The Premier League has targeted 17 transfers that need more investigation following Lord Stevens' inquiry into illegal payments in football.
Lord Stevens began his inquiry into corruption in March 2006
But Lord Stevens, who was investigating a total of 362 transfers, has not given details of the 17 questionable deals.
Premier League chief executive Richard Scudamore said a "small but significant number of agents" would not co-operate.
Lord Stevens' team, which has made 39 recommendations to safeguard the game's integrity, will begin a new inquiry.
The game, in relation to the majority of what we have seen, is clean but the accounting processes and monitoring of the clubs is in a mess
The findings of the nine-month inquiry were revealed at a news conference on Wednesday.
Among the recommendations was the creation of a new body to handle the audit of transfers, rather than the Football Association.
"The FA and the compliance unit does not have the credibility of the public or the clubs," said Lord Stevens.
"The proposed regulation and compliance unit must be established with expertise and independence to take on this work.
"Part of the FA's problems has been the lack of forensic investigators and accountants."
But FA chief executive Brian Barwick defended the compliance unit.
"The FA has full confidence in its compliance department and its ability to regulate the game," he said in a statement.
"The department is staffed by investigative specialists in a number of areas, including a former police officer and forensic accountant.
"The FA is fully confident of its role as the governing body of English football."
Lord Stevens also criticised the lack of assistance he had received from "eight major agents" during the course of his team's investigation.
"Agents' failure to respond has resulted in delays to this inquiry," he said.
People will only be named when there is evidence which will lead to a charge
Premier League chief executive Richard Scudamore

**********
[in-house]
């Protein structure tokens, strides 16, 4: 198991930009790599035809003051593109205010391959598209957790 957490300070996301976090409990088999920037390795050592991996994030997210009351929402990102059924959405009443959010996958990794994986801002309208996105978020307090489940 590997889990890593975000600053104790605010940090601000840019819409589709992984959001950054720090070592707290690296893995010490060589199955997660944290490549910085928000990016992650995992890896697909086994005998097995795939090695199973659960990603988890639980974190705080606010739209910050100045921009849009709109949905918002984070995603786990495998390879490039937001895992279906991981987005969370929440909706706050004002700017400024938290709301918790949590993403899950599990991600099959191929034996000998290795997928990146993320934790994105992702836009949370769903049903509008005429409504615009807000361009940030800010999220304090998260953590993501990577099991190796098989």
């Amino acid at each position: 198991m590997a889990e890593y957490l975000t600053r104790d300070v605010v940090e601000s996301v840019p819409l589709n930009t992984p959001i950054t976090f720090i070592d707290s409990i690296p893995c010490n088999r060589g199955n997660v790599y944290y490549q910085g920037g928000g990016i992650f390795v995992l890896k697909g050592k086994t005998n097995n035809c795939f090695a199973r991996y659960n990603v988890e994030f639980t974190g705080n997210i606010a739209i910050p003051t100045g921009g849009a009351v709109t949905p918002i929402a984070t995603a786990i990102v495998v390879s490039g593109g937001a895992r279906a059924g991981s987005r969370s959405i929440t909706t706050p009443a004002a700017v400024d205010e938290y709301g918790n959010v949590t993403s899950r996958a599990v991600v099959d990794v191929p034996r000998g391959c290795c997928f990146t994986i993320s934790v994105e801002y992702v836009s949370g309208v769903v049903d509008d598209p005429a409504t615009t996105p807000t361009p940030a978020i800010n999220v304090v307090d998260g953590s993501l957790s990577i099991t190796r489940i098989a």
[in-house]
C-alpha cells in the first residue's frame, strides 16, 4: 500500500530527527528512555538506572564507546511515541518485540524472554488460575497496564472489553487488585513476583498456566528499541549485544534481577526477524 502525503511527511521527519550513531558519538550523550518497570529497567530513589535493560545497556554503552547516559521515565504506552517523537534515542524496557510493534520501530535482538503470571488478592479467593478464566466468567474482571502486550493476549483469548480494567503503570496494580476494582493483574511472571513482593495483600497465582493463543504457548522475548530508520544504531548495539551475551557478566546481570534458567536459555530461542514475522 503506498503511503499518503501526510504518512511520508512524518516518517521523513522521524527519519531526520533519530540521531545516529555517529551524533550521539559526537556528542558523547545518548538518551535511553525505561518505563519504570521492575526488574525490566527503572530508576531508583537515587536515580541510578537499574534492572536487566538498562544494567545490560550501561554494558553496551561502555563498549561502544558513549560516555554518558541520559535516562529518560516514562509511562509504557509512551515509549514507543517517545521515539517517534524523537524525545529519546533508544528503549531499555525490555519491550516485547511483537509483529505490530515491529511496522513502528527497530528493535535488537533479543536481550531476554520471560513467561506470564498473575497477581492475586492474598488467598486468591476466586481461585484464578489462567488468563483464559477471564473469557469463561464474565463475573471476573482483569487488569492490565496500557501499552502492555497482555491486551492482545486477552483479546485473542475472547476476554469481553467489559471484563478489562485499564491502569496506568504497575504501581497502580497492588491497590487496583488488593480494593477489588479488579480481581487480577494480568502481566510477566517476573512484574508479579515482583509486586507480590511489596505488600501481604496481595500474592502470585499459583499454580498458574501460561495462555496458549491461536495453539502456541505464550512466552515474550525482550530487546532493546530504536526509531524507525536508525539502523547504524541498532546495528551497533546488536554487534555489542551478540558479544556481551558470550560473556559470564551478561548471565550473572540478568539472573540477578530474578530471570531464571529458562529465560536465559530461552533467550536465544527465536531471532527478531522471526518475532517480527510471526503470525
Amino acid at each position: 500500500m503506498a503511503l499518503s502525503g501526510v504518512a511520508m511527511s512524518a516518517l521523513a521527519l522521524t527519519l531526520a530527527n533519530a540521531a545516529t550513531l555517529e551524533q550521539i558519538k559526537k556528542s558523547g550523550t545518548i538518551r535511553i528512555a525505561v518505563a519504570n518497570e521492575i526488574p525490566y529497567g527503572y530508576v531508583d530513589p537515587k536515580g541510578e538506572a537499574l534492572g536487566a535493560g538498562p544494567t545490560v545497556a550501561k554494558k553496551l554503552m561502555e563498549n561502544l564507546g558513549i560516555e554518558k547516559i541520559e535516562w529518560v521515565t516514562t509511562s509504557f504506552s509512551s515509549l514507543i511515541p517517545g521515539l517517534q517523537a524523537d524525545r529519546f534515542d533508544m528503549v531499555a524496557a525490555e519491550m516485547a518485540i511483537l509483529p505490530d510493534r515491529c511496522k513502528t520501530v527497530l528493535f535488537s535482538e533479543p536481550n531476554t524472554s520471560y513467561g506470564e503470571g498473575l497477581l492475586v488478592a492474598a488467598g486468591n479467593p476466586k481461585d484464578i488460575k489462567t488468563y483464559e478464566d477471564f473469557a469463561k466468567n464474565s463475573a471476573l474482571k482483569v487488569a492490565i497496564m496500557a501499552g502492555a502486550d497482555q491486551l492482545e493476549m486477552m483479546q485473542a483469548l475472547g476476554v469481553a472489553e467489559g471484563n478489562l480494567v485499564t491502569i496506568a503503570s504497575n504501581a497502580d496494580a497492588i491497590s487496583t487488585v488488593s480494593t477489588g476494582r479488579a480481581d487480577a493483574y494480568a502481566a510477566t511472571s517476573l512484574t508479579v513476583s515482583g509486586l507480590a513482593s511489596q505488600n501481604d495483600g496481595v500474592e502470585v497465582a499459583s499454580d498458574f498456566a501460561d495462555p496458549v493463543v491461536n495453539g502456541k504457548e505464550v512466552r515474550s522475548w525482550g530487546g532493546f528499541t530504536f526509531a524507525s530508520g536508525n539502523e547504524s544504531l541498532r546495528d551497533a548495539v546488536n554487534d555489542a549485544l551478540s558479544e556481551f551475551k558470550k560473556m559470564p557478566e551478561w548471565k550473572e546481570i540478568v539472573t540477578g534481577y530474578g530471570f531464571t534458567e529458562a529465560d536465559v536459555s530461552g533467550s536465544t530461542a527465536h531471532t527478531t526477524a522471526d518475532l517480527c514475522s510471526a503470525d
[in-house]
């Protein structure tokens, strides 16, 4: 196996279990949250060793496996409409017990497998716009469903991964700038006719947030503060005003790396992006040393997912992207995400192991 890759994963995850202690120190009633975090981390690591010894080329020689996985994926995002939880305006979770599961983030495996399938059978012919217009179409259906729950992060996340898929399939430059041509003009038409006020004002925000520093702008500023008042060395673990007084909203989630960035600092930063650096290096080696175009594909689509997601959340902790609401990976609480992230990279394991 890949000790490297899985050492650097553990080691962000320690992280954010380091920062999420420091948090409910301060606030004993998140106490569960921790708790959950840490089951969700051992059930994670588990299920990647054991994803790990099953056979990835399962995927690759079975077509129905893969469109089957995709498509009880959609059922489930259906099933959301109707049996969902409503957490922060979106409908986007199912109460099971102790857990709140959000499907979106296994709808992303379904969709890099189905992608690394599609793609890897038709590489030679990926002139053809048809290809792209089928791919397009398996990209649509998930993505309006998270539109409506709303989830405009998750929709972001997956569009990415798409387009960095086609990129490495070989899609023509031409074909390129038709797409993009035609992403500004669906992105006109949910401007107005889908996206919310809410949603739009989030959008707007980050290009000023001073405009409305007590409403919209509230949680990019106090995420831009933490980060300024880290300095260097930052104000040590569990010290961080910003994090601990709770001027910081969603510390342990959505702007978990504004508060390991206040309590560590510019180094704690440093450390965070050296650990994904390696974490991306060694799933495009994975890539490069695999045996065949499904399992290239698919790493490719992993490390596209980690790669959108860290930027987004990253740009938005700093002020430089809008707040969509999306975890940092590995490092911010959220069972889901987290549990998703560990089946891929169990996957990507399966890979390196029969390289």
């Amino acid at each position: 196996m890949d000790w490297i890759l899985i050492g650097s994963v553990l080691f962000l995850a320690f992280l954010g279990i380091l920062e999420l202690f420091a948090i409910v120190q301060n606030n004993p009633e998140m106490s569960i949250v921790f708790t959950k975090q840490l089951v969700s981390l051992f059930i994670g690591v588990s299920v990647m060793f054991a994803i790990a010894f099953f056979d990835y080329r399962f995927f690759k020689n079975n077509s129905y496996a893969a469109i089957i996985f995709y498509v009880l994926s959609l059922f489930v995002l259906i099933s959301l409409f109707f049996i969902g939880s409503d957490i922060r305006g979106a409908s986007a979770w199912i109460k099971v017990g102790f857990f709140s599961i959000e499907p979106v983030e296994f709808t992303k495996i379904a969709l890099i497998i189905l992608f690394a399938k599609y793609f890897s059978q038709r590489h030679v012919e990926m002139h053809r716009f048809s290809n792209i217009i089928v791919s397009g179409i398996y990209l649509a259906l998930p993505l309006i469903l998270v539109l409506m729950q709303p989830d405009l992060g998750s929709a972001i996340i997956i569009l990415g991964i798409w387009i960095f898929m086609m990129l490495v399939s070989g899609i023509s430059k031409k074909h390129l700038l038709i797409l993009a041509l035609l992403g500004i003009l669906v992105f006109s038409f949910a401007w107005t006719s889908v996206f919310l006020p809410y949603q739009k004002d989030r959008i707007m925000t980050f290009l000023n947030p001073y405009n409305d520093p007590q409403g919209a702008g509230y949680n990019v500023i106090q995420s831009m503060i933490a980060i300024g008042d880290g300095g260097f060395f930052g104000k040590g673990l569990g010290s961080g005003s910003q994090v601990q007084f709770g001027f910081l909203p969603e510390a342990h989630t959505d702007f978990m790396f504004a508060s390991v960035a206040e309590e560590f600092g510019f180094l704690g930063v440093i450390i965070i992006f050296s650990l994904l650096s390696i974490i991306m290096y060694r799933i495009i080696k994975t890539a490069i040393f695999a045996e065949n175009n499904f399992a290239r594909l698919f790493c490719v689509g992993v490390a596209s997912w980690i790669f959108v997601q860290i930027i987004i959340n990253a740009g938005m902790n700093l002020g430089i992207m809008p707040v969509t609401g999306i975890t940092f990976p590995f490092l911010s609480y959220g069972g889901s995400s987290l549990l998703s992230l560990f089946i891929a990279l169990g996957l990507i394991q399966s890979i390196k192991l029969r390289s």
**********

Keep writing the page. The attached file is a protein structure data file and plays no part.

"We will be providing the Premier League with a number of incidences where mandated processes have not been followed.
"This is no witch hunt. This is no whitewash.
"The reason why we are not naming names is the inquiry is ongoing.
"I know you would like us to name and shame but I can't do it at the present stage.
"The game, in relation to the majority of what we have seen, is clean but the accounting processes and monitoring of the clubs is in a mess."
Scudamore added: "People will only be named when there is evidence which will lead to a charge.
"The concentration is now on a number of agents and other parties - not clubs and club officials.
"In one sense they (clubs) are in the clear in that the investigation into them has finished."
Leading football agent Phil Smith
Sports minister Richard Caborn claimed Lord Stevens' inquiry highlighted the need for the FA to implement the Burns review.
Lord Burns was asked to conduct a review of English football's governing body by the Government at the end of 2004, following a year of controversy for the FA.
Caborn said: "I welcome Lord Stevens' report and the thorough way he and his team have gone about investigating alleged irregularities in relation to transfer dealings.
"It has cleared the vast majority of these transfers, which is encouraging news for the reputation and integrity of the game.
"I also welcome the recommendations in the report to improve the regulation of agents and the transfer system.
"It is now for the FA with the support of the rest of football, especially the Premier League, to urgently take forward the Burns recommendations for a semi-autonomous compliance unit. I am confident this will happen."
Agent Phil Smith, who is director of the First Artist Corporation, backed Lord Stevens' call for an independent body to audit transfers.
"The FA cannot cope. It's all very well (chief executive) Brian Barwick increasing the numbers of staff on the compliance unit, but they haven't been able to handle matters," he said.
"There's a lot of money going out of the country, not just out of the game because they are unable to complete checks on where it is all going."